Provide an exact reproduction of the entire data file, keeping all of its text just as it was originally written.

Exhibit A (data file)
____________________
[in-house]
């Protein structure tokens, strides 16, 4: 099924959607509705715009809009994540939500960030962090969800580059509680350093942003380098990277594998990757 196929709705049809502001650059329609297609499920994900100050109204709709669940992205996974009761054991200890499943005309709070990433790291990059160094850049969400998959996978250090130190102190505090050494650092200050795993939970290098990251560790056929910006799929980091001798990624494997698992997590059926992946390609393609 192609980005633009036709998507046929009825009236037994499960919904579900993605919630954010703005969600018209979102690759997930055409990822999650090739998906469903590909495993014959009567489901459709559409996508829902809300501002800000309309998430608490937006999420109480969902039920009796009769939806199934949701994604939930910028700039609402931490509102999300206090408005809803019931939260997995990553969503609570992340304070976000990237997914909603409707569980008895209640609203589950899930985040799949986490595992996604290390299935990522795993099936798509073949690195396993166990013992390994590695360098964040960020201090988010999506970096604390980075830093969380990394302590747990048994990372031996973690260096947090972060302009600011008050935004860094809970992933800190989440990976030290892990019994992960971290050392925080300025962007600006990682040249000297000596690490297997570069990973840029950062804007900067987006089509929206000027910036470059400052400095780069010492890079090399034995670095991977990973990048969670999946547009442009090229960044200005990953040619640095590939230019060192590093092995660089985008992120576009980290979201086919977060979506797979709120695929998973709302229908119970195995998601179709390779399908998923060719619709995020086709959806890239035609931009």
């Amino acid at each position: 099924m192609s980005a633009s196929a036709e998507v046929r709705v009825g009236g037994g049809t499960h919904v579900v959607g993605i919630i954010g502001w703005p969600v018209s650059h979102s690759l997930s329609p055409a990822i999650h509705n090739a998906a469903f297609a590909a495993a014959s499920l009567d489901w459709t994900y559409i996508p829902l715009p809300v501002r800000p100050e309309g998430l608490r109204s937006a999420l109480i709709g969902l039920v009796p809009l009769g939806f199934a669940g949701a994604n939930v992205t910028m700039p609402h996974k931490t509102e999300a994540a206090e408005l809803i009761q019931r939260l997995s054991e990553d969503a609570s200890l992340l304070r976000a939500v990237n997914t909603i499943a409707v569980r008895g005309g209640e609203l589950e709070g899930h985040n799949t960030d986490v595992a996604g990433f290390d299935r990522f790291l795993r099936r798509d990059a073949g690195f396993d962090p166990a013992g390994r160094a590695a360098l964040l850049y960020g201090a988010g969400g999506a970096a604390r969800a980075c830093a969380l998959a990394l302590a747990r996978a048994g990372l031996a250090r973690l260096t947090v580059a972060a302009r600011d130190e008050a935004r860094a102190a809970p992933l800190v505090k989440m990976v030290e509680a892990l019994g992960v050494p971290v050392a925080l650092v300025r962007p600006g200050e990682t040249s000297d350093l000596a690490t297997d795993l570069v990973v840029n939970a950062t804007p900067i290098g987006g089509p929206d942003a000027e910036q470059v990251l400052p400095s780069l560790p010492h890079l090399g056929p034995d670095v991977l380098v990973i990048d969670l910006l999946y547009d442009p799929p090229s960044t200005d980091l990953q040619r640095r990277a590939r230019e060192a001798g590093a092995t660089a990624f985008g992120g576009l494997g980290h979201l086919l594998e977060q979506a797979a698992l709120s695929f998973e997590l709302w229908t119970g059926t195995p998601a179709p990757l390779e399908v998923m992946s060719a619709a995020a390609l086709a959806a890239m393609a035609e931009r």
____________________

[in-house]
């Protein structure tokens, strides 16, 4: 099924959607509705715009809009994540939500960030962090969800580059509680350093942003380098990277594998990757 196929709705049809502001650059329609297609499920994900100050109204709709669940992205996974009761054991200890499943005309709070990433790291990059160094850049969400998959996978250090130190102190505090050494650092200050795993939970290098990251560790056929910006799929980091001798990624494997698992997590059926992946390609393609 192609980005633009036709998507046929009825009236037994499960919904579900993605919630954010703005969600018209979102690759997930055409990822999650090739998906469903590909495993014959009567489901459709559409996508829902809300501002800000309309998430608490937006999420109480969902039920009796009769939806199934949701994604939930910028700039609402931490509102999300206090408005809803019931939260997995990553969503609570992340304070976000990237997914909603409707569980008895209640609203589950899930985040799949986490595992996604290390299935990522795993099936798509073949690195396993166990013992390994590695360098964040960020201090988010999506970096604390980075830093969380990394302590747990048994990372031996973690260096947090972060302009600011008050935004860094809970992933800190989440990976030290892990019994992960971290050392925080300025962007600006990682040249000297000596690490297997570069990973840029950062804007900067987006089509929206000027910036470059400052400095780069010492890079090399034995670095991977990973990048969670999946547009442009090229960044200005990953040619640095590939230019060192590093092995660089985008992120576009980290979201086919977060979506797979709120695929998973709302229908119970195995998601179709390779399908998923060719619709995020086709959806890239035609931009």
């Amino acid at each position: 099924m192609s980005a633009s196929a036709e998507v046929r709705v009825g009236g037994g049809t499960h919904v579900v959607g993605i919630i954010g502001w703005p969600v018209s650059h979102s690759l997930s329609p055409a990822i999650h509705n090739a998906a469903f297609a590909a495993a014959s499920l009567d489901w459709t994900y559409i996508p829902l715009p809300v501002r800000p100050e309309g998430l608490r109204s937006a999420l109480i709709g969902l039920v009796p809009l009769g939806f199934a669940g949701a994604n939930v992205t910028m700039p609402h996974k931490t509102e999300a994540a206090e408005l809803i009761q019931r939260l997995s054991e990553d969503a609570s200890l992340l304070r976000a939500v990237n997914t909603i499943a409707v569980r008895g005309g209640e609203l589950e709070g899930h985040n799949t960030d986490v595992a996604g990433f290390d299935r990522f790291l795993r099936r798509d990059a073949g690195f396993d962090p166990a013992g390994r160094a590695a360098l964040l850049y960020g201090a988010g969400g999506a970096a604390r969800a980075c830093a969380l998959a990394l302590a747990r996978a048994g990372l031996a250090r973690l260096t947090v580059a972060a302009r600011d130190e008050a935004r860094a102190a809970p992933l800190v505090k989440m990976v030290e509680a892990l019994g992960v050494p971290v050392a925080l650092v300025r962007p600006g200050e990682t040249s000297d350093l000596a690490t297997d795993l570069v990973v840029n939970a950062t804007p900067i290098g987006g089509p929206d942003a000027e910036q470059v990251l400052p400095s780069l560790p010492h890079l090399g056929p034995d670095v991977l380098v990973i990048d969670l910006l999946y547009d442009p799929p090229s960044t200005d980091l990953q040619r640095r990277a590939r230019e060192a001798g590093a092995t660089a990624f985008g992120g576009l494997g980290h979201l086919l594998e977060q979506a797979a698992l709120s695929f998973e997590l709302w229908t119970g059926t195995p998601a179709p990757l390779e399908v998923m992946s060719a619709a995020a390609l086709a959806a890239m393609a035609e931009r």